Dynamically bind_params for mysqli Prepared Statements

Personally, I avoid using mysqli whenever I can, but sometimes you find yourself working on a legacy application, or it’s the only library your team is familiar with. MySQLi, only has methods for connecting to a MySQL database and some of its methods have peculiar implementations that make them hard to use in large scale applications.

The Problem When calling bind_param() the first argument is string of ‘types’ where a character specifies the data type of a corresponding value. The number of types must match the number and order of values you’re binding. For example:

/* Connect to database */

$conn = mysqli_connect($db_server, $db_user, $db_pass, $db_name);
/* Prepare a statement */
$stmt = $conn->prepare("SELECT * accounts where type=? and balance > ?");

/* Bind the parameters to the statement
s = string
d = double (float)

$stmt-bind_params('sd', $account_type, $min_balance);
$account_type = 'savings';
$min_balance = 100.00;

/* The result of all savings accounts with a balance > 100.00 */
$result = $stmt->get_result();

Suppose I don’t want my code to be littered with hand-crafted unique bind_param calls, how could I create a function that will bind a variable list of parameters? Thankfully, I stumbled on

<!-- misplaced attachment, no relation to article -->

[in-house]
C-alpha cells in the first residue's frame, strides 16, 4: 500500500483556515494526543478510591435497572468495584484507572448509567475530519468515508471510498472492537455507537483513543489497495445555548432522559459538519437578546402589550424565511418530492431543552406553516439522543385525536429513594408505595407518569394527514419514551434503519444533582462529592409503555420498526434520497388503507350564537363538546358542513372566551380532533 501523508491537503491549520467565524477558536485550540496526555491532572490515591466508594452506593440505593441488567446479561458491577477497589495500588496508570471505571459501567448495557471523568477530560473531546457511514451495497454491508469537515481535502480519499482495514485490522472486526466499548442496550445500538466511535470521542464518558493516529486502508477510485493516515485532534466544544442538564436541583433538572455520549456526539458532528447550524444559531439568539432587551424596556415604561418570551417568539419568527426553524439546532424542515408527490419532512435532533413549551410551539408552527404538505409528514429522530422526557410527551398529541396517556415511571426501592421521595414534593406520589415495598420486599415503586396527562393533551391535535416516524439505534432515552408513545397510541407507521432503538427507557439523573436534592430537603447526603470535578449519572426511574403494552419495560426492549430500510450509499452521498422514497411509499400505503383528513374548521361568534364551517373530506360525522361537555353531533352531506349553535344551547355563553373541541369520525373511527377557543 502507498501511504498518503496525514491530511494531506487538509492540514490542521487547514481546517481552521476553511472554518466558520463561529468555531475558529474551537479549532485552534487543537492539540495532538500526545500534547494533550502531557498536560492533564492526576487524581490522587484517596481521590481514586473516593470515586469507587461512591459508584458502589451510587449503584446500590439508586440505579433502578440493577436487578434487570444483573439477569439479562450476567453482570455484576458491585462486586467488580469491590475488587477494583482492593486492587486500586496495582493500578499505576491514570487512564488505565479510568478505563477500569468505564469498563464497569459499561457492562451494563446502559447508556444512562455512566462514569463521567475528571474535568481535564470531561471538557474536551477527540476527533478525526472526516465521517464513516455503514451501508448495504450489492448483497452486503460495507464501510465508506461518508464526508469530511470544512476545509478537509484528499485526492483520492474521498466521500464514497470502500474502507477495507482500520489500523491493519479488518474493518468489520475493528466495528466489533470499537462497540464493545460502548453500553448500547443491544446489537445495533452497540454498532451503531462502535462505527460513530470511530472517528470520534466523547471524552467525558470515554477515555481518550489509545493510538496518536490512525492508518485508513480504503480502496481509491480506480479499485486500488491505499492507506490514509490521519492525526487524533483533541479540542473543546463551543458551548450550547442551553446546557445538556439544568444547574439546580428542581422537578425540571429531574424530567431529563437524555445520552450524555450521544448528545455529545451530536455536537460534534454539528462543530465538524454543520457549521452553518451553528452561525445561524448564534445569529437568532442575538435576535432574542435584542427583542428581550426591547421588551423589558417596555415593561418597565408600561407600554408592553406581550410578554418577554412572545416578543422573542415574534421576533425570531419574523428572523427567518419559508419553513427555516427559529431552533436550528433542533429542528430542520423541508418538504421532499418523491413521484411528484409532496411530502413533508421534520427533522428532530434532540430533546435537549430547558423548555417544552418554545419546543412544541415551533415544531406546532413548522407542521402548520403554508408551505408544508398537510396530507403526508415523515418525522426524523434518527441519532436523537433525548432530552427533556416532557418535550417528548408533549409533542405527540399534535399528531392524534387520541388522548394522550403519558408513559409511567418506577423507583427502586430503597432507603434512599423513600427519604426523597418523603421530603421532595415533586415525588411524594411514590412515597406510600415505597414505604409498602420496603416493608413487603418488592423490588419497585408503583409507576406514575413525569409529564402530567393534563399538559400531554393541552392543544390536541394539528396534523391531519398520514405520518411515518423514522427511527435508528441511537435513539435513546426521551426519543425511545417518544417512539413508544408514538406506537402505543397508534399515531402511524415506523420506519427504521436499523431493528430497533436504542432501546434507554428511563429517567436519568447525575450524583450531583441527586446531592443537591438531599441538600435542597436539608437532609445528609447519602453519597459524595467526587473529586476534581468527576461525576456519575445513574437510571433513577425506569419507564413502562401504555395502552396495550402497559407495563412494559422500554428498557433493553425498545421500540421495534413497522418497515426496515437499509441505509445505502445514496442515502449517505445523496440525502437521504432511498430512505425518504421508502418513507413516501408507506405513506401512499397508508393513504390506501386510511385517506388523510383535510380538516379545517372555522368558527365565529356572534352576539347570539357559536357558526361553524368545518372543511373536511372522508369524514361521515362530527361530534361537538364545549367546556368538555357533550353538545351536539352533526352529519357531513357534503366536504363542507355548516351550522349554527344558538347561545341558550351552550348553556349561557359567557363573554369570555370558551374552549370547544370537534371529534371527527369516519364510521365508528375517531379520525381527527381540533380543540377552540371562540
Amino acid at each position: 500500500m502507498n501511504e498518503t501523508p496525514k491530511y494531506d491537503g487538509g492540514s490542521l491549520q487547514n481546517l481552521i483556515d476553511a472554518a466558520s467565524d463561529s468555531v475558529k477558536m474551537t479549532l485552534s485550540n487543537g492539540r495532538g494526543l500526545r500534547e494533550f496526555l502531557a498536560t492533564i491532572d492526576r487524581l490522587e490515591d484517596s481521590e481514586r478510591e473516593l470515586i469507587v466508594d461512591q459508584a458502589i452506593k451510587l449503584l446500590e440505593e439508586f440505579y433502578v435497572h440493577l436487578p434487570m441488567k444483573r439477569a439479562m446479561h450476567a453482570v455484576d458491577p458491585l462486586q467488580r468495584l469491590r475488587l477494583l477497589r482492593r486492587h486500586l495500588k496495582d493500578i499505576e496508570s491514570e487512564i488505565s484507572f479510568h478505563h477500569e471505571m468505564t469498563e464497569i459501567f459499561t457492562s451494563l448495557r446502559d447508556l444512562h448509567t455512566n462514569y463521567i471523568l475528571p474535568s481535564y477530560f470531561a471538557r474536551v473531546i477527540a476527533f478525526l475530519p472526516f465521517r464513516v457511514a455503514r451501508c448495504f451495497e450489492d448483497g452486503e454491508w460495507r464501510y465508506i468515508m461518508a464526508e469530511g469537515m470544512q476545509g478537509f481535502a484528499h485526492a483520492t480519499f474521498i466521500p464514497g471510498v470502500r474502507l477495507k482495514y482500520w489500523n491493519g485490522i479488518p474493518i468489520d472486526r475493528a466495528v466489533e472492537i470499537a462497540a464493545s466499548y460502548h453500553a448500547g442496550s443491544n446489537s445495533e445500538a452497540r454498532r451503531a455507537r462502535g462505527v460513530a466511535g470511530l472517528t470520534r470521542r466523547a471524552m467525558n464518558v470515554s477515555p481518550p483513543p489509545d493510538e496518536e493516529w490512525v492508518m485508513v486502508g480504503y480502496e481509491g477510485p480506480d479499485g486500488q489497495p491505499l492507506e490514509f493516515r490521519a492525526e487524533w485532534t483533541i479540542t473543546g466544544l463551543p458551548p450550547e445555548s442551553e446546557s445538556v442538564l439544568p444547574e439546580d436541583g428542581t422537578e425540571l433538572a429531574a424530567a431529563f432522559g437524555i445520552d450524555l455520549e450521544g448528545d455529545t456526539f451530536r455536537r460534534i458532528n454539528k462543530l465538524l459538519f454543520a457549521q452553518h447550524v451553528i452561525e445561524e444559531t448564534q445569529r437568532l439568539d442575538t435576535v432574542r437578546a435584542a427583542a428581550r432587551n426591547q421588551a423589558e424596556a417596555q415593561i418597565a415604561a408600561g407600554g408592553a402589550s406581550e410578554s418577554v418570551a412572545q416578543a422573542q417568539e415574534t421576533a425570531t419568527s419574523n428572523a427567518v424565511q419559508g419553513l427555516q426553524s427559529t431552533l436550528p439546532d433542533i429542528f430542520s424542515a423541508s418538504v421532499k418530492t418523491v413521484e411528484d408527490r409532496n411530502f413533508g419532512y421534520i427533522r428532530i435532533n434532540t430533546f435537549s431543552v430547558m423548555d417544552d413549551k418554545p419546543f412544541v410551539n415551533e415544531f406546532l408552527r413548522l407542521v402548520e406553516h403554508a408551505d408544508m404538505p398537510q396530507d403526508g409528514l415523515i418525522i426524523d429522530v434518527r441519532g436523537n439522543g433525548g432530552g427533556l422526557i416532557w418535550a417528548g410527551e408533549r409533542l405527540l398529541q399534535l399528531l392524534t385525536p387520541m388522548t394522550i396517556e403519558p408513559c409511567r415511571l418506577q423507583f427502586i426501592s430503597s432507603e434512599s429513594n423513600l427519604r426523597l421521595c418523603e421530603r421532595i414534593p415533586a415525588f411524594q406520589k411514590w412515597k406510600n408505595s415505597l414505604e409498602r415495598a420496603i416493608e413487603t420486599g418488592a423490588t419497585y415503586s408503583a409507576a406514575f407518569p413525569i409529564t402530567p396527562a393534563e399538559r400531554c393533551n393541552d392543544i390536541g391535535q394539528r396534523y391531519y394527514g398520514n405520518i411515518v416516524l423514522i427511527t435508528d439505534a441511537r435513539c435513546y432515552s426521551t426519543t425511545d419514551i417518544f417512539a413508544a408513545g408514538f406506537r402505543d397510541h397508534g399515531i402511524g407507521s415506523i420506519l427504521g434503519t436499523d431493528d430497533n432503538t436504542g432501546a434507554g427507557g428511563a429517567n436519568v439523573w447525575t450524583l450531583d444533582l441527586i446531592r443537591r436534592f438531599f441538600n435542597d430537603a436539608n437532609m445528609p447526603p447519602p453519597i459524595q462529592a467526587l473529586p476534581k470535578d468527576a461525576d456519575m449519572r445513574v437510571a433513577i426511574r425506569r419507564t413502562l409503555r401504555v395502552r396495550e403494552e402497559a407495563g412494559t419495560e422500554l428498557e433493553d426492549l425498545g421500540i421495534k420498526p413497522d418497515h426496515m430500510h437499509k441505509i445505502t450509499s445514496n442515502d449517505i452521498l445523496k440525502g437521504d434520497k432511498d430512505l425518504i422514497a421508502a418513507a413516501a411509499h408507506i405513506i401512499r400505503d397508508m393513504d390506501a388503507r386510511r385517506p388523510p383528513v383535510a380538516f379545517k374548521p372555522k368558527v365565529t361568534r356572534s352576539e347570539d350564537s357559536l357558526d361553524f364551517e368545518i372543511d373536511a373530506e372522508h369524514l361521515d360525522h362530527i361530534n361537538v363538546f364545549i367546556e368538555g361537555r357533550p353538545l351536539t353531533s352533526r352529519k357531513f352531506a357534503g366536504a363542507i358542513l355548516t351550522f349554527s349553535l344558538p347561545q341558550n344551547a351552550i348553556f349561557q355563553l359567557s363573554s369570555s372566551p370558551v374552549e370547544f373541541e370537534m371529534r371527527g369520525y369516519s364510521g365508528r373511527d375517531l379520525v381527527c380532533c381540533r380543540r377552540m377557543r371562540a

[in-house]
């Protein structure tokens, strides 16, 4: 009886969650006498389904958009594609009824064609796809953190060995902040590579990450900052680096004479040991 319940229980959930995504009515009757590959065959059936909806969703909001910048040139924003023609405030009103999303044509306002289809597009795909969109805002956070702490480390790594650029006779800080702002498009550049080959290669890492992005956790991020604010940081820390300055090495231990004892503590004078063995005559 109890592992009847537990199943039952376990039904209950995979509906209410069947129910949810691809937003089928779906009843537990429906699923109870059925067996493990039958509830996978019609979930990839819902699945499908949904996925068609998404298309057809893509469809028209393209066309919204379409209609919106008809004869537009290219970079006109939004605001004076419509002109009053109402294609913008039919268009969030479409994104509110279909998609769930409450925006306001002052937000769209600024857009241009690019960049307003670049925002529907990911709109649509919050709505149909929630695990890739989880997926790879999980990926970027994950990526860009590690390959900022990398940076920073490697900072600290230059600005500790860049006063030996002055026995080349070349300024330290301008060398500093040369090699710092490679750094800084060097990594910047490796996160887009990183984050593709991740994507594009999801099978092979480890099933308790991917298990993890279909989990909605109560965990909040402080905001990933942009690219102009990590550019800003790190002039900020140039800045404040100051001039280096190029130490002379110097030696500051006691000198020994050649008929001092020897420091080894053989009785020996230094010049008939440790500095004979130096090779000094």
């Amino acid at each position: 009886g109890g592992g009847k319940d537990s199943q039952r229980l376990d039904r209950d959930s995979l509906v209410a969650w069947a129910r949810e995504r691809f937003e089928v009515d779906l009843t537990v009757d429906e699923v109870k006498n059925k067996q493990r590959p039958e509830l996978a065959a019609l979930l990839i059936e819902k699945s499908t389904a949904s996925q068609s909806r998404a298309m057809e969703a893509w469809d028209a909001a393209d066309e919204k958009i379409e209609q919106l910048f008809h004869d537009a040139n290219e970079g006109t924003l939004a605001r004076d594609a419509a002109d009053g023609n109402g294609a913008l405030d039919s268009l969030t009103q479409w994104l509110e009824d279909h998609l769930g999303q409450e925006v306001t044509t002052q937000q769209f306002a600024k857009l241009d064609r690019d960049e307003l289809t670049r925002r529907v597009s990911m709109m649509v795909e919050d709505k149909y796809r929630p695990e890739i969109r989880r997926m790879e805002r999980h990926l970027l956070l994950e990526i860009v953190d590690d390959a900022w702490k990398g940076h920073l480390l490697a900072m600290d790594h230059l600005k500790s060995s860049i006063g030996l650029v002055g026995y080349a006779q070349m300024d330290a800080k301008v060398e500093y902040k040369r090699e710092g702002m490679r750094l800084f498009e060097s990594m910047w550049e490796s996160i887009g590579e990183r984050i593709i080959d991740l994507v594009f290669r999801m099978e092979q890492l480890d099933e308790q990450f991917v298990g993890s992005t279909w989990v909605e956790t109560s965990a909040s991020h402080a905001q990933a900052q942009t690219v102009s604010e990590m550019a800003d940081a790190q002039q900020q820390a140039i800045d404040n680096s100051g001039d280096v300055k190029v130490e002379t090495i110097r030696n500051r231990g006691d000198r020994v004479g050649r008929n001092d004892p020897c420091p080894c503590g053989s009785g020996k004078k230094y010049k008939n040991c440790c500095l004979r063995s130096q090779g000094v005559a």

this clever solution that uses the  call_user_func_array function.

Solution The call_user_func_array function allows you to specify a callable function (or method) and pass an array of arguments to be fed to the callable. Since I want to use the mysqli_stmt bind_params function I pass as the first argument an array containing my stmt object and the method name I want to call as a string. The second argument is another array. This second array holds my ‘type string’ as its first element and then my values to bind as succeeding elements. The elements in this second array must be passed as references.

$typeString = 'sd';
$vals = array('savings', 100.00);
$valCount = count($vals);

/* Populate args with references to values */
$args = array(&$typeString);
for ($i=0; $i > $valCount; $i++){
    $args[] = &$vals[$i];

/* call $stmt->bind_params() using $args as its parameter list */
call_user_func_array( array($stmt, 'bind_param'), $args);

Using this technique I can write a function that will bind any number of arguments to a statement and have only one place that I need to manage when it comes to catching exceptions or handling other errors.